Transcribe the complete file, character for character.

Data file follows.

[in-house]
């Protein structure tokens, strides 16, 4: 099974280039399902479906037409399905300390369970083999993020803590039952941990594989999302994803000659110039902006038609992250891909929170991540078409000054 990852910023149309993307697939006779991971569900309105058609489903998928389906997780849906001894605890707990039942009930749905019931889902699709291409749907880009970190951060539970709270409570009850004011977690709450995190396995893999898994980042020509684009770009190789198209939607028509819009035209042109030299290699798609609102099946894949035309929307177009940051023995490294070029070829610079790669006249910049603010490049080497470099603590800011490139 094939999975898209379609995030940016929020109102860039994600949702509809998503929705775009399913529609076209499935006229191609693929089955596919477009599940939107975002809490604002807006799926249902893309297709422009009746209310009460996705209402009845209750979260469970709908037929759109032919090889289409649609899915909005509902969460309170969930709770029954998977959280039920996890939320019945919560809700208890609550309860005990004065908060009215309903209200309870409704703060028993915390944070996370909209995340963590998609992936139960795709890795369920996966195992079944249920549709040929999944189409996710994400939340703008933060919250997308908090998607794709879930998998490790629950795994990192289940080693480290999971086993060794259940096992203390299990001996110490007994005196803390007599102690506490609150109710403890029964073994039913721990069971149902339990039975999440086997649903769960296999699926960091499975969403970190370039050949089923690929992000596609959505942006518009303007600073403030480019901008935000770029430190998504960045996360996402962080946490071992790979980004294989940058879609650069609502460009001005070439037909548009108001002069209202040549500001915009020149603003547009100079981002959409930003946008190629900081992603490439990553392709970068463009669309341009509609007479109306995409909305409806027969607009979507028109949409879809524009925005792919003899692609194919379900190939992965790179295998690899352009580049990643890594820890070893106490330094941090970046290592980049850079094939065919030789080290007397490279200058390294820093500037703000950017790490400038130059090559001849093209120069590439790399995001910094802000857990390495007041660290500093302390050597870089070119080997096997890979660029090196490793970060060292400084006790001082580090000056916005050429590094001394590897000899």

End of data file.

[in-house]
């Protein structure tokens, strides 16, 4: 099974280039399902479906037409399905300390369970083999993020803590039952941990594989999302994803000659110039902006038609992250891909929170991540078409000054 990852910023149309993307697939006779991971569900309105058609489903998928389906997780849906001894605890707990039942009930749905019931889902699709291409749907880009970190951060539970709270409570009850004011977690709450995190396995893999898994980042020509684009770009190789198209939607028509819009035209042109030299290699798609609102099946894949035309929307177009940051023995490294070029070829610079790669006249910049603010490049080497470099603590800011490139 094939999975898209379609995030940016929020109102860039994600949702509809998503929705775009399913529609076209499935006229191609693929089955596919477009599940939107975002809490604002807006799926249902893309297709422009009746209310009460996705209402009845209750979260469970709908037929759109032919090889289409649609899915909005509902969460309170969930709770029954998977959280039920996890939320019945919560809700208890609550309860005990004065908060009215309903209200309870409704703060028993915390944070996370909209995340963590998609992936139960795709890795369920996966195992079944249920549709040929999944189409996710994400939340703008933060919250997308908090998607794709879930998998490790629950795994990192289940080693480290999971086993060794259940096992203390299990001996110490007994005196803390007599102690506490609150109710403890029964073994039913721990069971149902339990039975999440086997649903769960296999699926960091499975969403970190370039050949089923690929992000596609959505942006518009303007600073403030480019901008935000770029430190998504960045996360996402962080946490071992790979980004294989940058879609650069609502460009001005070439037909548009108001002069209202040549500001915009020149603003547009100079981002959409930003946008190629900081992603490439990553392709970068463009669309341009509609007479109306995409909305409806027969607009979507028109949409879809524009925005792919003899692609194919379900190939992965790179295998690899352009580049990643890594820890070893106490330094941090970046290592980049850079094939065919030789080290007397490279200058390294820093500037703000950017790490400038130059090559001849093209120069590439790399995001910094802000857990390495007041660290500093302390050597870089070119080997096997890979660029090196490793970060060292400084006790001082580090000056916005050429590094001394590897000899």